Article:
Pretend I’m a Writer: Writing Process

Martin Scorsese’s Pretend It’s a City features Fran Lebowitz declaiming on her writerly life, stating that no writer enjoys writing. Which makes me think that I am no writer because I do, enjoy writing that is. And then there is Raymond Carver, who exposed the secrets of his life with honesty and makes me realize that I’ve never come close to that.

Title page for second part of The Buzz Trilogy

My modus operandi has been the sensational subjects – prostitutes, 9/11 and outer space – which I’ve consumed through the media. I feel unglued and half done. I want to think again and write something that people will read and think, “What a guy!” Yes, I need to get a grip

Ice Friday: Raymond Carver’s “At Least”

I want to get up early one more morning,

before sunrise. Before the birds, even.

I want to throw cold water on my face

and be at my work table

when the sky lightens and smoke                          

begins to rise from the chimneys

of the other houses.

I want to see the waves break

on this rocky beach, not just hear them

break as I did all night in my sleep.                                    

I want to see again the ships

that pass through the Strait from every

seafaring country in the world—

old, dirty freighters just barely moving along,

and the swift new cargo vessels                              

painted every color under the sun

that cut the water as they pass.

I want to keep an eye out for them.

And for the little boat that plies

the water between the ships                                   

and the pilot station near the lighthouse.

I want to see them take a man off the ship

and put another up on board.

I want to spend the day watching this happen

and reach my own conclusions.                               

I hate to seem greedy—I have so much

to be thankful for already.

But I want to get up early one more morning, at least.

And go to my place with some coffee and wait.

Just wait, to see what’s going to happen.  

Writing Guidelines from Raymond Carver

When something feels complex or complicated to you, write it out carefully and thoughtfully, several times if necessary, until it flows smoothly and expresses exactly what you want to communicate and nothing else. WebsterHallSept (3)Inspiration will never, never happen if you don’t work hard at it and don’t consider the act of writing as very nearly the most important thing in your life, right up there next to breath and food and shelter and love.

Raymond Carver & The Bachelor

Readers of this blog may have noticed an odd confluence of reflections on Raymond Carver as well as various citations from the television show The BachelorCarver gaspingIt is possible, Carver wrote, to write about commonplace things and objects using commonplace but precise language, and to endow those things – a chair, a window curtain, a fork, a stone, a woman’s earring – with immense startling power. IMAG2458It is possible, he continued, to write a line of seemingly innocuous dialogue and have it send a chill along the reader’s spine.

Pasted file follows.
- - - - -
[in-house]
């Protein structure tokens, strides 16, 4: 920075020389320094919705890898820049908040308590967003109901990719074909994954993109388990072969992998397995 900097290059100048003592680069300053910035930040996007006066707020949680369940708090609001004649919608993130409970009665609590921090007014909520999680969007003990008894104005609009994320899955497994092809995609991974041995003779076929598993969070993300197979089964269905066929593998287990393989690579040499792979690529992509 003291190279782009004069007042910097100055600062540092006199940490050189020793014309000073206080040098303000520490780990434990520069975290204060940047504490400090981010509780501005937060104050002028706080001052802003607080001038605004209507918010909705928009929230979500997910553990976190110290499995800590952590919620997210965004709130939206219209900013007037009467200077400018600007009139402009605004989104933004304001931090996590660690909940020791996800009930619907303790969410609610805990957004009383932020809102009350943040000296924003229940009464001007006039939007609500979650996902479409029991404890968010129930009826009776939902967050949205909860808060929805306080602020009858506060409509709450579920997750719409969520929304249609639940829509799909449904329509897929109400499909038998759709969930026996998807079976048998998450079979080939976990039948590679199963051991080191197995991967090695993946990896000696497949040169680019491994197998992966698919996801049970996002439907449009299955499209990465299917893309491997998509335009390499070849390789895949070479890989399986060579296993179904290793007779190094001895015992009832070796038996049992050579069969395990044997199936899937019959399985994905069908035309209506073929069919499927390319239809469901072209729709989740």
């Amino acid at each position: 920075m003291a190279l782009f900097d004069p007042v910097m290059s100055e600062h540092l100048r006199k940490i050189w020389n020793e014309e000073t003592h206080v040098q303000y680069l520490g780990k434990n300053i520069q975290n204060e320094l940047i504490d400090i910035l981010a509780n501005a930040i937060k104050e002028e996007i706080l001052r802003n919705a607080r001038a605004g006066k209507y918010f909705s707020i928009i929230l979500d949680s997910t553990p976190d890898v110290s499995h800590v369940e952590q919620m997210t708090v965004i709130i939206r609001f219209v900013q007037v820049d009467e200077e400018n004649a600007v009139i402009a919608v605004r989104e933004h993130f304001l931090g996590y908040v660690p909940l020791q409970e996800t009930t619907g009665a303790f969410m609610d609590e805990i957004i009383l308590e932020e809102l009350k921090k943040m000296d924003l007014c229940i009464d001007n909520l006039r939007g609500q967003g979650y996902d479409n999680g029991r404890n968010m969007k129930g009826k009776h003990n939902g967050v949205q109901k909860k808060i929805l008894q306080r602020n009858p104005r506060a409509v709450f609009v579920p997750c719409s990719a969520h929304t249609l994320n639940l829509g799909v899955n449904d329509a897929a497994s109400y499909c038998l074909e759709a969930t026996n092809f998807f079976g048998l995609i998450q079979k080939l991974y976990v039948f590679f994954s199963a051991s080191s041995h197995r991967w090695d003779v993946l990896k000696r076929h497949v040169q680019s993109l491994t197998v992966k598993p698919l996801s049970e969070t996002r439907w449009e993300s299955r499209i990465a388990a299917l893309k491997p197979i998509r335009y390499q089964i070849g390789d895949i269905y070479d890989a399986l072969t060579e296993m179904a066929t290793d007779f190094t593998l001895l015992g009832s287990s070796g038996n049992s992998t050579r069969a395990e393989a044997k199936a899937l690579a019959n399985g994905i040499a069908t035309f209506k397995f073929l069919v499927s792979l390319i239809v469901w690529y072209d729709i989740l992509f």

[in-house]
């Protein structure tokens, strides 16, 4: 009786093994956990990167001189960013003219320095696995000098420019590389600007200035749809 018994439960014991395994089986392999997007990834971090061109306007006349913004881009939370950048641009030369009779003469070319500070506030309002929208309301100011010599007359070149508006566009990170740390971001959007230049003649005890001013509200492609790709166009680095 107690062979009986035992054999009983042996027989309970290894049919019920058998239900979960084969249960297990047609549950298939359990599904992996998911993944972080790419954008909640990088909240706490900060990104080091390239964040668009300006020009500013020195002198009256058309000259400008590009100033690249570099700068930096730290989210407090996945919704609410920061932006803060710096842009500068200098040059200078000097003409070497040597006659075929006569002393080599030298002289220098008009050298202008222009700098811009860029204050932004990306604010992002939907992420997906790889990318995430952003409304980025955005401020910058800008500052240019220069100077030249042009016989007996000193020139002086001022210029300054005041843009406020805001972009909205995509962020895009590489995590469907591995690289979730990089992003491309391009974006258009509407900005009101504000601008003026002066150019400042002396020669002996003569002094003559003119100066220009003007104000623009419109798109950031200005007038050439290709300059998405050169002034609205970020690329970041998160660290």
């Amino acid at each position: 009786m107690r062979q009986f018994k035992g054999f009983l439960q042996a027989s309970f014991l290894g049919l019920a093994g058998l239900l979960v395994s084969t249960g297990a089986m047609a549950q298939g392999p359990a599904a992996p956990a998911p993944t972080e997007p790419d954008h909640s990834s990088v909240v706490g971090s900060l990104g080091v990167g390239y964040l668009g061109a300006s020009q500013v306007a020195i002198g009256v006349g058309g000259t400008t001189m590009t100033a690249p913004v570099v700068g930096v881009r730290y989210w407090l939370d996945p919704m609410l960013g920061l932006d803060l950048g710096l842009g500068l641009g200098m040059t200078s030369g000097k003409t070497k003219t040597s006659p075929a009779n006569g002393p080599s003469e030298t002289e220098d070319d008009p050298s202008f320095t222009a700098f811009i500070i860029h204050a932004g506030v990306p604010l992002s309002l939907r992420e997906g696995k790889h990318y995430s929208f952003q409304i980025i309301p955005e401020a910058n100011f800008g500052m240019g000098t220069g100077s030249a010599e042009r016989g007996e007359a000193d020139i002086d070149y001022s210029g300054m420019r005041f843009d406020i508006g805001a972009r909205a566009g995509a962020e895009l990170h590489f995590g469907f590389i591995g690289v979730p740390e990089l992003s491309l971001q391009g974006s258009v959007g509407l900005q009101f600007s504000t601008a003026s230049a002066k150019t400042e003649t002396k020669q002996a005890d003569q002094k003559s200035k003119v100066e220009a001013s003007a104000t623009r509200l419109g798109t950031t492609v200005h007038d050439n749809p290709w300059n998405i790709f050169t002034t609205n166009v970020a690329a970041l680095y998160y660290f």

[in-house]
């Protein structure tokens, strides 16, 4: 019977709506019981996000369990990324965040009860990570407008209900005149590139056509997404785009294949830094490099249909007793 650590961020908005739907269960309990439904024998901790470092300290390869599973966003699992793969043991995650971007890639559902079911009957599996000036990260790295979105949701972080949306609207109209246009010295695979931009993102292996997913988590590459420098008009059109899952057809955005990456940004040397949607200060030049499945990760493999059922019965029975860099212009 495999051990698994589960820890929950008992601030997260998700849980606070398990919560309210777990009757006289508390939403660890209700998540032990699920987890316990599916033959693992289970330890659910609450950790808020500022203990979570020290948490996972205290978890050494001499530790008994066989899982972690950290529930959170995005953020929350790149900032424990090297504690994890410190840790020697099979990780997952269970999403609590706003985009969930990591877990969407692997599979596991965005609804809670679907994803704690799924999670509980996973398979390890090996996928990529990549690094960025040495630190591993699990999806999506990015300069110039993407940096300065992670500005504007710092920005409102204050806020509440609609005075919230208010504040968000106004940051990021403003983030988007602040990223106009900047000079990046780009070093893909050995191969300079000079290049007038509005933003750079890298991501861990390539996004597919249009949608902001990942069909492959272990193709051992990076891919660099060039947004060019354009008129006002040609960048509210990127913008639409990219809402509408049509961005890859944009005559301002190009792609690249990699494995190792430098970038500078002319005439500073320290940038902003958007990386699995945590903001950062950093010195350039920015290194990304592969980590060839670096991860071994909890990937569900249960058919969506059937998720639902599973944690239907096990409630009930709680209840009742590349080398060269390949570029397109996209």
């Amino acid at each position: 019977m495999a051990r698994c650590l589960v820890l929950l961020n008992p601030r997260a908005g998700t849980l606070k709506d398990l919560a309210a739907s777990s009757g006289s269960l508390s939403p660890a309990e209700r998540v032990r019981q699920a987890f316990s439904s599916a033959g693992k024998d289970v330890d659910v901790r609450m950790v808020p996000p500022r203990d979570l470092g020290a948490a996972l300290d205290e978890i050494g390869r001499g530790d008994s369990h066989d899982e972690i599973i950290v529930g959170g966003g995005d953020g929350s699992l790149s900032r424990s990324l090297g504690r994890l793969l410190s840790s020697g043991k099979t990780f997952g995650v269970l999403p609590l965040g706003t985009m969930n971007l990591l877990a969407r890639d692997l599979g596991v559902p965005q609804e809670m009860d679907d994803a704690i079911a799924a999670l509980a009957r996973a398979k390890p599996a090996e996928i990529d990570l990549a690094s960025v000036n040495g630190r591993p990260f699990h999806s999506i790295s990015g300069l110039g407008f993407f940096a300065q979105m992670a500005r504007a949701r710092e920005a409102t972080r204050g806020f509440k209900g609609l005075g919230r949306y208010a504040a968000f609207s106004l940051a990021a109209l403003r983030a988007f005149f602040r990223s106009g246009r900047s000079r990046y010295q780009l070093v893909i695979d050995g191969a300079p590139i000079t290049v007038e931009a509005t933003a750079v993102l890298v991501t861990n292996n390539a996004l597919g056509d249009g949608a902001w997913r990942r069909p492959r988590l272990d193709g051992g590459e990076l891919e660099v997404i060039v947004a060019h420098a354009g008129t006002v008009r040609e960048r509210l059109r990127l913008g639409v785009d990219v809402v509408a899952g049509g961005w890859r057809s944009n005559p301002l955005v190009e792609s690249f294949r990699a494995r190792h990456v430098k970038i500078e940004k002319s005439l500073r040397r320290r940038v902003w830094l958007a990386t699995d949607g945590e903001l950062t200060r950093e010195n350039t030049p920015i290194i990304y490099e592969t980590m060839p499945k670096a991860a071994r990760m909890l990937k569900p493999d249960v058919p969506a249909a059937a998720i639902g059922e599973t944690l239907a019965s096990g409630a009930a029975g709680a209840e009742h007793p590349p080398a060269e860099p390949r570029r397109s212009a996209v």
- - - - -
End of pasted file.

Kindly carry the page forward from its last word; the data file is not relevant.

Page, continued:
Like Carver wrote about commonplace things with commonplace language, The Bachelor presents commonplace sexual relationship with the same innocuous, albeit redundant, zeal. article-2633504-1E06A34900000578-553_634x467This is not to imply that the producers of The Bachelor do any of this knowingly – or indeed with any craft – but that the participants, like Carver’s lost and lonely characters, surrender themselves to the process, seemingly unaware of how stupid and damned their lives must be.Screenshot (1058)

“Birdman”: Inarritu’s Unexpected Film of Intelligence

Birdman is not as advertised. It is not a quirky dark comedy, but a claustrophobically relentless attack on modern-day life. birdman-michael-keatonEmma Stone screams it best: “You’re scared to death, like the rest of us, that you don’t matter! And you know what?! You’re right! You’re not important! Get used to it!” birdman-clip-stone-09192014-165429Michael Keaton plays a washed-up super-hero actor who tries to find relevance in his Broadway staging of Raymond Carver’s personally raw What We Talk About When We Talk About Love. Ed loved her so much, he tried to kill her.

Raymond Carver

Raymond Carver

Inarritu’s film is an intense combination of the intellectual – akin to Pirandello’s Six Characters in Search of an Author – and visceral – offering an edit-less flow of images that winds through the serpentine backstage hallways and stairwells of a Broadway theatre, only briefly escaping to a bar, a tight balcony and a nightmarish run through Times Square. birdman-keaton-underwearAnd while the film does tend toward polemics – with everyone, including a theater critic, overtly stating their points of view – it will leave you breathless, wondering what it is you just saw and when you might be able to see it again.